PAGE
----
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Korean and Vietnam veteran Eddie Williams, who was a POW in the Korean War and was awarded a Purple Heart for numerous injuries, came home to Vicksburg for the Vicksburg Homecoming Benevolent Club's event this weekend. Williams, 84, will be donating a display of his medals and awards earned over his 21-year career with U.S. Army to the Jacqueline House Museum. (Justin Sellers/The Vicksburg Post)
Korean and Vietnam veteran Eddie Williams, who was a POW in the Korean War and was awarded a Purple Heart for numerous injuries, came home to Vicksburg for the Vicksburg Homecoming Benevolent Club's event this weekend. Williams, 84, will be donating a display of his medals and awards earned over his 21-year career with U.S. Army to the Jacqueline House Museum. (Justin Sellers/The Vicksburg Post)

POW recalls service in Korea

Published 12:00am Friday, July 4, 2014

In 1953, Sgt. Edward Williams never thought he would see Vicksburg again.

Communist forces overran Williams and other members of the 555th Field Artillery Battalion in the Chorwon Valley of Korea.

“We were in hand-to-hand combat. I got lucky and ran up on the top of the hill,” said Williams who now lives in Augusta, Ga., but is in Vicksburg this weekend for events sponsored by the Vicksburg Homecoming Benevolent Club.

Atop the hill, Williams’ luck almost ran out. A mortar shell exploded sending shrapnel into his arm, leg and head. He also suffered chemical burns on his arm from white prosperous.

“I know someone was praying for me beside myself,” he said.

It took more than 50 years for Williams to receive a Purple Heart for the wounds he received in combat and he recently received the final service medal he was entitled too — a United Nations award for actions in Korea.

“I’m going to have two displays of my medals made and give one to them (Jacqueline House),” said Williams, now 84.

Williams left Bowman High School in 1950 to work on a riverboat. When his friends, including Leroy Johnson joined the Army, Williams decided he would follow.

“I went in a few weeks before he did,” Johnson said.

Both ended up at field artillery training at Fort Sill, Okla., before they were shipped out for the Korean War, which some still call “The Forgotten War.”

For these two veterans, the memories of Korea are very much alive.

“Korea hasn’t been forgotten. Officially the war hasn’t ended yet,” Johnson said.

Sometime after Williams was wounded in combat, he was captured by Chinese soldiers. They handcuffed him and marched him to a camp about a day’s trek away.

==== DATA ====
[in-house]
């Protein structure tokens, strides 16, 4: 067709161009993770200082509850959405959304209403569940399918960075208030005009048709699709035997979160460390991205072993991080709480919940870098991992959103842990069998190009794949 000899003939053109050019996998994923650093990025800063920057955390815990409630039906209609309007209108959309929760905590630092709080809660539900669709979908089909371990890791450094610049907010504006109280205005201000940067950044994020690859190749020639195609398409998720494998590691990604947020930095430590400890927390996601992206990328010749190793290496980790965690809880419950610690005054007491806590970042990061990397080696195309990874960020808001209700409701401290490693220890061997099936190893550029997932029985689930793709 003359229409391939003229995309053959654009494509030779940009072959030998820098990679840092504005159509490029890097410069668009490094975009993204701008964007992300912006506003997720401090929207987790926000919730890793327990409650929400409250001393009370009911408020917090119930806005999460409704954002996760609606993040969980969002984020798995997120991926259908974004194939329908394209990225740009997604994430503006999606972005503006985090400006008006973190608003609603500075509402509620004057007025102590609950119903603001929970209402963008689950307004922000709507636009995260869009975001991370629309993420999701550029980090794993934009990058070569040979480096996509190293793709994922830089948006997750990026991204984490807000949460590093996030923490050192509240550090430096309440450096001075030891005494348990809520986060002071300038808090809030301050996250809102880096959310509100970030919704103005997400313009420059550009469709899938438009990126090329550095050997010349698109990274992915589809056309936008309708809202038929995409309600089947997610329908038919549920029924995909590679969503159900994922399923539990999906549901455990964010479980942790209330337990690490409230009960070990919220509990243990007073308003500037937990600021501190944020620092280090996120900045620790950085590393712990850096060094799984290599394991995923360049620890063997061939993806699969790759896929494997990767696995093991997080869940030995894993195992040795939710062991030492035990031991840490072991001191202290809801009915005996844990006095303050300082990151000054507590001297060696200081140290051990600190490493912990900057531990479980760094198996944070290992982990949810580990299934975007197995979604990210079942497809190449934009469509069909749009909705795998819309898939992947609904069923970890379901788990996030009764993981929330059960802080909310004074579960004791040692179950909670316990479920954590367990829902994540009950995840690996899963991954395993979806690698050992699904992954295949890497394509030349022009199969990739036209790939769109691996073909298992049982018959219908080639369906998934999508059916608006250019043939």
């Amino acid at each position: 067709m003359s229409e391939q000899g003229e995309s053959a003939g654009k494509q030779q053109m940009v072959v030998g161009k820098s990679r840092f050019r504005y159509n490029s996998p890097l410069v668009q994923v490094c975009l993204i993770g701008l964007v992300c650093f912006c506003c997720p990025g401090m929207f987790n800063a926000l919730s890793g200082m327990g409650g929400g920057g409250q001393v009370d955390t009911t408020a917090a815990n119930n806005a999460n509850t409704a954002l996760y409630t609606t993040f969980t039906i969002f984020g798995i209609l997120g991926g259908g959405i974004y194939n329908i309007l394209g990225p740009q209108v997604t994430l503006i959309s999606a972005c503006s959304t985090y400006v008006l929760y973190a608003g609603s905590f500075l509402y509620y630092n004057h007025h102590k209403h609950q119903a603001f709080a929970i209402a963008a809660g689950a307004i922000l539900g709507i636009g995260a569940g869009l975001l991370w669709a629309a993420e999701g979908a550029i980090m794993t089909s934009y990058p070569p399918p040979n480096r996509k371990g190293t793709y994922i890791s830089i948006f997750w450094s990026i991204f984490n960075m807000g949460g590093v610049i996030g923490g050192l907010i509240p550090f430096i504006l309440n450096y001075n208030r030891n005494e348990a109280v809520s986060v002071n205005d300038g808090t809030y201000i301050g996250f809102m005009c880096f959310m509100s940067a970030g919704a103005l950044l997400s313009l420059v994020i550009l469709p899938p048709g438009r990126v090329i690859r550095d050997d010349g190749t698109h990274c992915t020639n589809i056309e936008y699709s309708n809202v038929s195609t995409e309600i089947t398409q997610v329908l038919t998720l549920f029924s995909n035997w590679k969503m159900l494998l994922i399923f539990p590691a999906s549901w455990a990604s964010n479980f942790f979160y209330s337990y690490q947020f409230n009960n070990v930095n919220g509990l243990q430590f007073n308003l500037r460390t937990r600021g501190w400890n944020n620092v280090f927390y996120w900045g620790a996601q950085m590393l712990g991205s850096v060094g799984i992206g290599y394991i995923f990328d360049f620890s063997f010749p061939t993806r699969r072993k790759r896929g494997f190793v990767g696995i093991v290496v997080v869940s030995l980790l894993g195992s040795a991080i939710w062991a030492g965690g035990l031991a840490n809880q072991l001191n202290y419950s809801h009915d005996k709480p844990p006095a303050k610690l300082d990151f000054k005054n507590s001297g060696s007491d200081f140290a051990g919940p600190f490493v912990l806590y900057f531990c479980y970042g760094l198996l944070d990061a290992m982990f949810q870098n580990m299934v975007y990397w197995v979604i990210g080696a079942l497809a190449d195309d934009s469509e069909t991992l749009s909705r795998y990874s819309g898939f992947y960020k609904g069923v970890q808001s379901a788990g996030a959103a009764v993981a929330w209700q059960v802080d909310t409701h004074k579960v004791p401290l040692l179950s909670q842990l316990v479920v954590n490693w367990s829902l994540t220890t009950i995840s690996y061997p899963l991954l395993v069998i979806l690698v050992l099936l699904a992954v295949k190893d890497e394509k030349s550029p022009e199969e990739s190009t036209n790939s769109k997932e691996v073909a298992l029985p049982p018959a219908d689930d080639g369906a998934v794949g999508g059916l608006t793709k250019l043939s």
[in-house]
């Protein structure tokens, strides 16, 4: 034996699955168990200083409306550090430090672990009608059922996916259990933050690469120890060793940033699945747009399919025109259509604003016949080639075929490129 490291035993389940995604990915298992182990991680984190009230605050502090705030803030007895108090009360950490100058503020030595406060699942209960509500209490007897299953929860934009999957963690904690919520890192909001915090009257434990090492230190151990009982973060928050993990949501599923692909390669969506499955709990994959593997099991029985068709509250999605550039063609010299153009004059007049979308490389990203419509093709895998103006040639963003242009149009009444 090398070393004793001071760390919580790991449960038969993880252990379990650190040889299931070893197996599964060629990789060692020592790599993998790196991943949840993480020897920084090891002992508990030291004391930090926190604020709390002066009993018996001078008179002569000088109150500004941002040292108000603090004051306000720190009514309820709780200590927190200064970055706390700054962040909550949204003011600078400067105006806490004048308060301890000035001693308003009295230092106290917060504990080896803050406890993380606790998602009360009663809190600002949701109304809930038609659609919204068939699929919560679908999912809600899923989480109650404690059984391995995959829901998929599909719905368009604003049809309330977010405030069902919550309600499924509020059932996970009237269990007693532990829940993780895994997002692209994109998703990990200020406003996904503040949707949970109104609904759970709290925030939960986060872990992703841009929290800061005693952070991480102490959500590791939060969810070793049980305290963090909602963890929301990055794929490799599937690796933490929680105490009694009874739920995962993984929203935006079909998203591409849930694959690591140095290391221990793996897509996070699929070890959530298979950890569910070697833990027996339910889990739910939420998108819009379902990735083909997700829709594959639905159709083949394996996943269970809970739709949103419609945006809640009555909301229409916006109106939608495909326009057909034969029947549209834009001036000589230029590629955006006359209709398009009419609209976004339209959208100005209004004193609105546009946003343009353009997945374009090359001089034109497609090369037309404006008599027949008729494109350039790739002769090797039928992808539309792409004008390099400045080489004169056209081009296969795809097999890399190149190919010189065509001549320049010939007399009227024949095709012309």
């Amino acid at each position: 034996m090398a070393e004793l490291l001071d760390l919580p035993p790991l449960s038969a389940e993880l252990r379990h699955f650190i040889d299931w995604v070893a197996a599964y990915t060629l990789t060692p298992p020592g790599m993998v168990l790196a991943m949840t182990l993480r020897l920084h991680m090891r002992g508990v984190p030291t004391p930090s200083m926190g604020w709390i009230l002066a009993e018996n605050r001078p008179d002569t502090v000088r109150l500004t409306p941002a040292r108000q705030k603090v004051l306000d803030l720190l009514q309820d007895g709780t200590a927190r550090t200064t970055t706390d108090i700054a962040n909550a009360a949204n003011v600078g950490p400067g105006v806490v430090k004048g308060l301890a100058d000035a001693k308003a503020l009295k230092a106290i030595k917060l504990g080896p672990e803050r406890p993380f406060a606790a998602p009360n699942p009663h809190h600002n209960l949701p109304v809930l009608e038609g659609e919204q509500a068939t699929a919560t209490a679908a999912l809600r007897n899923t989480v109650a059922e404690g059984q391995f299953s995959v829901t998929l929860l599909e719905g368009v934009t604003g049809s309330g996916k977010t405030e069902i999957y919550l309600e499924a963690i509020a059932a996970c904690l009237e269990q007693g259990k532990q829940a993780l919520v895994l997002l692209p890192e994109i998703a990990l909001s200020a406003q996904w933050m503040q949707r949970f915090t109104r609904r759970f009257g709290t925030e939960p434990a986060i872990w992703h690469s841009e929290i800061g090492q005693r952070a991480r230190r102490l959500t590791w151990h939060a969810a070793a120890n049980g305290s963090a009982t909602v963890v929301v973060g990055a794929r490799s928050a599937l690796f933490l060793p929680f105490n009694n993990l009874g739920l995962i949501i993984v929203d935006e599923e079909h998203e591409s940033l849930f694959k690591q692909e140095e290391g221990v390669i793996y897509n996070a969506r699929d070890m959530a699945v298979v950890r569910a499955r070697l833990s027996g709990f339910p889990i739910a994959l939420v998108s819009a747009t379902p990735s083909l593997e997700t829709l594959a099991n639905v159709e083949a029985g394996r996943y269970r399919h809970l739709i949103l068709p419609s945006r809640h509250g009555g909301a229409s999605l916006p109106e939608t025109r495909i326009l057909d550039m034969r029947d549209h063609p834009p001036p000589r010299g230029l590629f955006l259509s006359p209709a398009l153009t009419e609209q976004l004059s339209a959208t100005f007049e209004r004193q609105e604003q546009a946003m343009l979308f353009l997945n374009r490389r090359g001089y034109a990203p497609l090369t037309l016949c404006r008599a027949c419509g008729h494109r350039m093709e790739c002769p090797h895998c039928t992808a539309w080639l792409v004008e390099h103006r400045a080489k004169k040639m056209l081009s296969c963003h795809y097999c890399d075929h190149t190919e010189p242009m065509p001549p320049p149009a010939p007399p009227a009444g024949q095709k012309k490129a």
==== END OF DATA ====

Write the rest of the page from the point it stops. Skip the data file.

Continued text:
At camp, a Chinese doctor who had studied medicine at UCLA approached the injured Williams.

“I thought I had gone crazy. You didn’t see anyone else who spoke English,” Williams said.

The doctor performed surgery on the injured soldier in a cave and told him that he would soon be exchanged.

He also helped Williams translate basic questions into Chinese so he could speak to his captors. When the doctor was preparing to leave the camp, Williams was promptly taken to an exchange point.

“He said ‘when you get home take care of yourself and your family.’ He shook my hand and I saluted him. I could tell he was a major or a colonel. I never saw him again.”

Williams recognized how different his treatment by the Chinese was from that of other soldiers after his exchange. There were men at camps who still had shrapnel in their bodies and had been in prison for years. It was a stark contrast to the six weeks he spent as a prisoner of war.

“This is the most I’ve talked about Korea in a long time,” Williams said. “Maybe I’ll feel better about it now.”

Williams’ exchange made international new because he brought a second hand account that Maj. Gen. William F. Dean was still being held in a North Korean prison camp.

Papers across the country published the story of Williams’ release and his knowledge of the fate of the highest-ranking officer captured by the North Koreans. Until William’s release, the popular believe in the U.S. was that Dean had been killed by his captors, according to a 1960 report released by the Pentagon.

Dean later received the Medal of Honor, but both he and Williams have said they weren’t particularly heroic.

“We just did what we were supposed to do. We’re not heroes. The heroes are the ones with the crosses over them. I think about them every time I pass a cemetery. I made it back, but a lot of them didn’t,” Williams said.

Williams and Johnson both stayed in the army and also fought in the Vietnam War before each of them retired.

Johnson now lives in Las Vegas but he and Williams try to visit Vicksburg for Homecoming Benevolent Club festivities.

“Each July we all come home for the big banquet,” Johnson said.

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